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Launching and Monitoring External Programs from VB.NET Applications

You no longer need to use the Win32 API or the VB Shell function to launch external applications. Instead, use the System.Diagnostics.Process class built into the .NET framework to simplify your code.

lthough .NET makes some things more complicated, launching external programs is not one of them. In classic VB, you used the Shell function to launch an application when you passed an executable file name. When you passed a data file name, VB opened the data file in its associated application. You could also control the window style of the launched application with an optional windowstyle parameter. For example, in VB6, the following line would launch the default text editor (usually NotePad) and open the file "c:\somepath\somefile.txt":

   returnID = Shell("c:\somepath\somefile.txt", _
The Shell function still exists in VB.NET through the Microsoft.VisualBasic.Comaptibility namespace, and it has been improved a bit, but it's often not the best way to launch programs in the .NET framework. In classic VB, the Shell Function had some serious limitations, one of which was that it launched programs asynchronously; after launching a program, your program code continues to run. So you couldn't use it directly to launch a program and wait for that program to exit before returning to the task of processing code in your own program. Instead, you had to fall back on the Windows API, which required an understanding of window handles, process IDs, enumerating top-level windows, and so on. For a more complete explanation, see the Microsoft Knowledge Base topics "Q96844: HOWTO: Determine When a Shelled Process Has Terminated (16-Bit)" and "Q129796 - HOWTO: 32-Bit App Can Determine When a Shelled Process Ends."

With .NET things have beome much simpler. The System.Diagnostics namespace exposes a Process class that you can use to launch external programs. At the simplest level, you can launch a new process with the shared Process.Start method, passing it either the name of an executable file or a filename with an extension associated with an executable application. For example, the following code launches the "c:\somepath\somefile.txt" file:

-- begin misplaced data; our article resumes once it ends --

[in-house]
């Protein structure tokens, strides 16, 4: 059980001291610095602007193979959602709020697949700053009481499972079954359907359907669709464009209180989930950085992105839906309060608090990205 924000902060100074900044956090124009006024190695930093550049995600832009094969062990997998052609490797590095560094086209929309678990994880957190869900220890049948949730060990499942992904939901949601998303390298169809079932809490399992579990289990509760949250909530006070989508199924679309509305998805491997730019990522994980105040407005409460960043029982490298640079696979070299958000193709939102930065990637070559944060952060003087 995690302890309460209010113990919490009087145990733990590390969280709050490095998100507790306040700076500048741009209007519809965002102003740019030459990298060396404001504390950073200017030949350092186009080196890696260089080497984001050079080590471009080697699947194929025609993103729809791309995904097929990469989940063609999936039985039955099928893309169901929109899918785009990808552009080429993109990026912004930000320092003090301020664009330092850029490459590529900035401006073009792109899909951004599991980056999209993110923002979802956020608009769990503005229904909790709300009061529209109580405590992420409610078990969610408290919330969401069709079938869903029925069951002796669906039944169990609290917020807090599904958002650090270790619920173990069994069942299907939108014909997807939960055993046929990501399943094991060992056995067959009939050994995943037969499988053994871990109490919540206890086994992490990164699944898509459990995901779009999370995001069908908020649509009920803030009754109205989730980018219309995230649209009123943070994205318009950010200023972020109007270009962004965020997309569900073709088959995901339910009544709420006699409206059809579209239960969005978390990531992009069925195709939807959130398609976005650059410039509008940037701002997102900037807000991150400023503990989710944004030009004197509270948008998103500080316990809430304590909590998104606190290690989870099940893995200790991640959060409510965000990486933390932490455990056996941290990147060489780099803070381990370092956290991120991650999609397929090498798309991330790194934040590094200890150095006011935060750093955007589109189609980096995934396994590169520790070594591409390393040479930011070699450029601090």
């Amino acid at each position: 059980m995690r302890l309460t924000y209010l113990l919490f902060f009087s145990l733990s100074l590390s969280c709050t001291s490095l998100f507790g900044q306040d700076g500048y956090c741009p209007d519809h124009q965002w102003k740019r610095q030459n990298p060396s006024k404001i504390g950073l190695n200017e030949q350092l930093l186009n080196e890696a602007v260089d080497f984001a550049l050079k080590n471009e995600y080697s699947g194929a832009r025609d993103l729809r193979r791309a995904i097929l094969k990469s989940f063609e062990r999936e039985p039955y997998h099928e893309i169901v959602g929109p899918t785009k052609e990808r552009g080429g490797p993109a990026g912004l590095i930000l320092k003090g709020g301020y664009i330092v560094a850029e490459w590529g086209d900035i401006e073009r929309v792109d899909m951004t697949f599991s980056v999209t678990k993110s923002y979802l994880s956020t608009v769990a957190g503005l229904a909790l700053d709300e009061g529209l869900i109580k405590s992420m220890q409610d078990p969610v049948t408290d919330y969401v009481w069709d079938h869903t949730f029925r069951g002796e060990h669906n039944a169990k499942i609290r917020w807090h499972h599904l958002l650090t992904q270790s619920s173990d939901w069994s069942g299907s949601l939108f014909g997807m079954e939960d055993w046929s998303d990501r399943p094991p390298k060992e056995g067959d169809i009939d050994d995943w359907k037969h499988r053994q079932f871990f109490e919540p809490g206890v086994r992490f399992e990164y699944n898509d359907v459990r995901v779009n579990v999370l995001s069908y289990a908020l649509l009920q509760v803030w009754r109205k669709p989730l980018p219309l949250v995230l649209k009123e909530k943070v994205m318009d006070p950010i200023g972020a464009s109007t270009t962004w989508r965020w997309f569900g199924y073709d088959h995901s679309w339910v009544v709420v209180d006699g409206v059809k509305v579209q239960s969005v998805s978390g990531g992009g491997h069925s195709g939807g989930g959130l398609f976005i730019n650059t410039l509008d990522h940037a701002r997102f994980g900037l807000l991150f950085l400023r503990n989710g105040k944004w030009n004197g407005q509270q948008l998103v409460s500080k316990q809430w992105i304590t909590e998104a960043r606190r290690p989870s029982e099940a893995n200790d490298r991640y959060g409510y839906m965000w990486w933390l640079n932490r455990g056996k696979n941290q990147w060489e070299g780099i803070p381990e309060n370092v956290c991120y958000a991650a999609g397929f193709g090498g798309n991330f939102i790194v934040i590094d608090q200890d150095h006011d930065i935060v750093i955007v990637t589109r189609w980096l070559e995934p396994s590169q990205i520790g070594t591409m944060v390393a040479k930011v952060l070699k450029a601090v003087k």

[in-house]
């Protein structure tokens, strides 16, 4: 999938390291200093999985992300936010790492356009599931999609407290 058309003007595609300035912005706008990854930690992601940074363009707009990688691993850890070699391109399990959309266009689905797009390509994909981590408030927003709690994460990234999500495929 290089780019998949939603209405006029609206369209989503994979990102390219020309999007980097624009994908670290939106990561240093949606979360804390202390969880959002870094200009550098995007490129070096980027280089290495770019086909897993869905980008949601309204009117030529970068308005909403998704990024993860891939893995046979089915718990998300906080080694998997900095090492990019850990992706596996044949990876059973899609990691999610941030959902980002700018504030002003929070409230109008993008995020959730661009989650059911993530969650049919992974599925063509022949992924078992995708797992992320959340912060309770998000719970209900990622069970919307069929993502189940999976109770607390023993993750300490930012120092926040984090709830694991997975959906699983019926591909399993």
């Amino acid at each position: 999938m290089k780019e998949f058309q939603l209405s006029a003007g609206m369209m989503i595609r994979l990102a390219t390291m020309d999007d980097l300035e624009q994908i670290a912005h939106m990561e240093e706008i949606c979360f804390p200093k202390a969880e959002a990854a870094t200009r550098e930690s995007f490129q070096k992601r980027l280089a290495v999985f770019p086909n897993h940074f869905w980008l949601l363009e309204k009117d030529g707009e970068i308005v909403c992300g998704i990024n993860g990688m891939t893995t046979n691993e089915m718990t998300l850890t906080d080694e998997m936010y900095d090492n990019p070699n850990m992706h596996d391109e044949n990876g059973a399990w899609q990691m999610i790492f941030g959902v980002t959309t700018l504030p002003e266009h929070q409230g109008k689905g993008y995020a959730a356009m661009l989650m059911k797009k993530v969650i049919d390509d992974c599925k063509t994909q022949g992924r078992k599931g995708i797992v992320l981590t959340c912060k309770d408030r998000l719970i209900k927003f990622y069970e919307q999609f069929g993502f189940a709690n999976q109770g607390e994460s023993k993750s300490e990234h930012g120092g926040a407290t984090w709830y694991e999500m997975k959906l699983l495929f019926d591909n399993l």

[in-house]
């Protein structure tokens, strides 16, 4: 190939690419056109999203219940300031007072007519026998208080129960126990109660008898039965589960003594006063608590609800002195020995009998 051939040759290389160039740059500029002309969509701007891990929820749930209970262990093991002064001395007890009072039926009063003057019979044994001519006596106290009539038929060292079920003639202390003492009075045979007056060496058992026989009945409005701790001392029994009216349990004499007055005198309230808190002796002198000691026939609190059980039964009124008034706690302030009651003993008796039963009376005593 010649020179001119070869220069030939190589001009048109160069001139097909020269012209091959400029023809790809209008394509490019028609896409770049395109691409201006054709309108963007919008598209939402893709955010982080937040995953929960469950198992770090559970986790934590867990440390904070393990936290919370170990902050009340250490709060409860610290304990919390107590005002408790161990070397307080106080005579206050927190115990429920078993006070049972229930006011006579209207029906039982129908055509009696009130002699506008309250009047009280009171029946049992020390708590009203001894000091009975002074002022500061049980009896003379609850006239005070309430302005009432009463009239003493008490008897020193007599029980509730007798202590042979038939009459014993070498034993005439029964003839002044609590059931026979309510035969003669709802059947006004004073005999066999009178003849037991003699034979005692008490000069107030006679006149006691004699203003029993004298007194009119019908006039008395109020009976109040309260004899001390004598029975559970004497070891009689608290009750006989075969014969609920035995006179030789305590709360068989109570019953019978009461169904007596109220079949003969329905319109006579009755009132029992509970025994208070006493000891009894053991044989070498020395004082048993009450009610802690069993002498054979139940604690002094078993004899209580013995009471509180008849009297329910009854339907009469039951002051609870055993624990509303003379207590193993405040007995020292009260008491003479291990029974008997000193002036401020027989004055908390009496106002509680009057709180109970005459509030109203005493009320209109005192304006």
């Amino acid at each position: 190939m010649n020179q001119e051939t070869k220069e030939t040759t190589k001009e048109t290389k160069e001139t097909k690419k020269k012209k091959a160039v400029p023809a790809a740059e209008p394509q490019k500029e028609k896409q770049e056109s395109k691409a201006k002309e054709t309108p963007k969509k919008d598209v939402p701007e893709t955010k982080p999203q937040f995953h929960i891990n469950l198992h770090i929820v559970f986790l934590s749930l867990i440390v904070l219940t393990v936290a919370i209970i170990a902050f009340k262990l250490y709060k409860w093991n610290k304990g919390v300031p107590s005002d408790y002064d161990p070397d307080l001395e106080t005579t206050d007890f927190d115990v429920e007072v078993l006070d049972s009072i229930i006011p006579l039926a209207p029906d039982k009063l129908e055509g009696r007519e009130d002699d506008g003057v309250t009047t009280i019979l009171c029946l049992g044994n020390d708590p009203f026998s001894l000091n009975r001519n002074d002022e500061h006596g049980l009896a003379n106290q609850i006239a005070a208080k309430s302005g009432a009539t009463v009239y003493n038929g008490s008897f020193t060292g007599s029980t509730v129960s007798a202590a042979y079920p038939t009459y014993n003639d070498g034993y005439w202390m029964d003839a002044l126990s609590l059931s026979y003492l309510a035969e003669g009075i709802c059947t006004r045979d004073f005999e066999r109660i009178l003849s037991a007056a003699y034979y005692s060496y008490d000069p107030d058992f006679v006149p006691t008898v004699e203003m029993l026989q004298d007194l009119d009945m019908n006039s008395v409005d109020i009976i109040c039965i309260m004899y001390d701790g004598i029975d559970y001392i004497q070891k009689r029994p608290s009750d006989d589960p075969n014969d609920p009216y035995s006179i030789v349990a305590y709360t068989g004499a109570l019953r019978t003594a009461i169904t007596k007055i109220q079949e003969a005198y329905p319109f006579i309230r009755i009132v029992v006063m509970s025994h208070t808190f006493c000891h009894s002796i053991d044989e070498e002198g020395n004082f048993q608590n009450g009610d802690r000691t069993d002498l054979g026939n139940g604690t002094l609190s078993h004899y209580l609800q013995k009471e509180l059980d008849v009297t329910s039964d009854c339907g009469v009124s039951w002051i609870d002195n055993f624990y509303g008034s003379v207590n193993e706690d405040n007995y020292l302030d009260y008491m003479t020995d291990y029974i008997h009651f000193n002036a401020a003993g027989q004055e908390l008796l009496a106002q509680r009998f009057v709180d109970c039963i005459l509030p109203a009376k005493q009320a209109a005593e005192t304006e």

System.Diagnostics.Process.Start _
The Start method has an overloaded version that returns a Process object, so you can obtain a reference to the launched process, and use it for various purposes:

   Dim myProcess As Process = System.Diagnostics.Process.Start
At first glance, you seem to have lost the ability to control the window style (remember the second parameter from the Shell function?), but you haven't. In many cases, you won't need to set the window style explicitly, because the default is to display the launched process in a normal window with the focus (ProcessWindowStyle.Normal). But when you want to use a different window style, an overloaded Process.Start method accepts a ProcessStartInfo object parameter rather than a simple string. To use it, first create a ProcessStartInfo object and then set process initialization values. Two overloaded methods let you set a filename or a filename and a set of command-line parameters. And the ProcessStartInfo object also has a WindowStyle property, which consists of values from the System.Diagnostics.Process.WindowStyle enumeration. So you can call the Process.Start method and pass a ProcessStartInfo object to control the launched window's style.

   Dim psInfo As New _
      System.Diagnostics.ProcessStartInfo _
   psInfo.WindowStyle = _
   Dim myProcess As Process = _
Because the Process class exposes a StartInfo property that's a ProcessStartInfo object, another way to accomplish the same result is to create a Process object and set its StartInfo properties. When you use a pre-created Process object, you can simply call its Start method rather than the Process class's shared Start method.

   Dim myProcess As System.Diagnostics.Process = _
      new System.Diagnostics.Process()
   myProcess.StartInfo.FileName = _
   myProcess.StartInfo.WindowStyle = _
Setting Process Parameters at Design Time
The .NET framework ships with a Process component that encapsulates all this code at design time. You can find it in the Components area of the Toolbar. To use it, drag a Process component onto your form and then expand the StartInfo property in the Properties window, and set the StartInfo values to your liking (see Figure 1).

Figure 1: You can add a Process component to a form that lets you set properties at design time rather than at run time.

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